Unabashed support for Linux was not universal. Marc Fleury, controversial CEO of the open source application server JBOSS opined that Linux has had a secondary effect on JBoss's business. "Our business isn't really affected much by Linux directly, although we believe it has paved the way for open source and actually accelerated adoption of JBoss," said Fleury. Other vendors said the Java platform insulates them from Linux. "What is under the application server is abstracted away from the Java developer," said Bill Pataky, Senior Director in Borland's tools division.

The participants were in agreement that the most important innovation of the latest release of J2EE was the inclusion of Web services. Web services is a set of technologies and standards that make it easier to integrate enterprise software applications across internet protocols. "I think the inclusion of Web services is the most exciting thing about [J2EE]1.4, " said Jackson. The latest release of J2EE also includes requirements for conformance to Web services standards from the WS-I organization. This was done for more than technical reasons. "Standards compliance is a big cost-saver," said Vijay Pullur, CEO of Indian application server vendor Pramati.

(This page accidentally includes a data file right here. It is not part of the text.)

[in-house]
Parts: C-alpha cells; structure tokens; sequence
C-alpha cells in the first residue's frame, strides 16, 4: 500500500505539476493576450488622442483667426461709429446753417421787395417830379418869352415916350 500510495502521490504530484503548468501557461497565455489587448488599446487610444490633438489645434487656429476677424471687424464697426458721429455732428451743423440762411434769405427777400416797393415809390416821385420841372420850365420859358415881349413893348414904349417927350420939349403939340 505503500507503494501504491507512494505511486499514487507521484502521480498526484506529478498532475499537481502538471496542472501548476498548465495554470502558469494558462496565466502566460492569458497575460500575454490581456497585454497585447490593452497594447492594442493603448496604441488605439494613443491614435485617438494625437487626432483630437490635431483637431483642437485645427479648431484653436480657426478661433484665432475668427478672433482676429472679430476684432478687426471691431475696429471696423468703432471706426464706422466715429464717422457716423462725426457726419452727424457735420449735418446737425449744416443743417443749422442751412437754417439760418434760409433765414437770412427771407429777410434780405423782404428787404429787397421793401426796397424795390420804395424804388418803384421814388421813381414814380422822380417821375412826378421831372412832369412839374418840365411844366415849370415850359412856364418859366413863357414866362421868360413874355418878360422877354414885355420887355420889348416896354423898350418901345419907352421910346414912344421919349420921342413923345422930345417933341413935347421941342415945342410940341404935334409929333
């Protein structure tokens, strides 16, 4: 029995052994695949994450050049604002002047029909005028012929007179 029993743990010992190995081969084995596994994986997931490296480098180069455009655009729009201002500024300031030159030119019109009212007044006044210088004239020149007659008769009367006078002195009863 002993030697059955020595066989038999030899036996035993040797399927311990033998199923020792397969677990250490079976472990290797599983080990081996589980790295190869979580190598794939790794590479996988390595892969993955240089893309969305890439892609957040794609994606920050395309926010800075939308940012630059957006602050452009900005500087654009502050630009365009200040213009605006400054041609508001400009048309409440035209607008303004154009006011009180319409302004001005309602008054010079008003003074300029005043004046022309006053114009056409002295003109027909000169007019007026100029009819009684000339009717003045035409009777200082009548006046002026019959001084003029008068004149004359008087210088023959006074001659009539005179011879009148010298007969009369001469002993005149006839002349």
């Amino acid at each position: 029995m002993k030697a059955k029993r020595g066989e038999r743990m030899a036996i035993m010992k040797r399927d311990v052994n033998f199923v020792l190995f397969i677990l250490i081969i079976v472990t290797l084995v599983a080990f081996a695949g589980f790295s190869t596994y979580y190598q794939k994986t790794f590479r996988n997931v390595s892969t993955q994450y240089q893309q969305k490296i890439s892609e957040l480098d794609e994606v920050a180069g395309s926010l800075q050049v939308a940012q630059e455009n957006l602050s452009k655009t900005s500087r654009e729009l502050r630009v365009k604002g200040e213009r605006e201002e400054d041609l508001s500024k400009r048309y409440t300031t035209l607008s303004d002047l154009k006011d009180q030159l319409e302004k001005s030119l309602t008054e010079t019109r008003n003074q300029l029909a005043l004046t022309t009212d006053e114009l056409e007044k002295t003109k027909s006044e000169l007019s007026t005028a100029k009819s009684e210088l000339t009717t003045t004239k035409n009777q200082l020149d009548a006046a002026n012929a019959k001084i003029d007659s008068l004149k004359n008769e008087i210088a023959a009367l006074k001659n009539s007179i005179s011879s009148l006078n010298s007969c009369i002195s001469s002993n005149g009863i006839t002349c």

The most controversial exchange of the event was over the topic of open sourcing Java. IBM recently sent an open letter to Sun suggesting the two companies work together on this topic. JBoss' Fleury was characteristically direct on this issue. "Don't do it, Sun. It's a trap," Fleury said, suggesting it was a ploy by other companies to wrest control of Java from Sun.

Sun CEO Scott McNealy angrily dismissed the notion of open sourcing Java at an industry event. But Sun's Jackson was a bit more conciliatory. "Open source has been good for Sun." He also added that an open source Java specification would still have to go through the Java Community Process, the standards approval mechanism for the Java platform. The fact that these two messages are at odds indicates that the debate over the future of Java and its source code is far from over.

More Stories By Bill Roth

Bill Roth is a Silicon Valley veteran with over 20 years in the industry. He has played numerous product marketing, product management and engineering roles at companies like BEA, Sun, Morgan Stanley, and EBay Enterprise. He was recently named one of the World's 30 Most Influential Cloud Bloggers.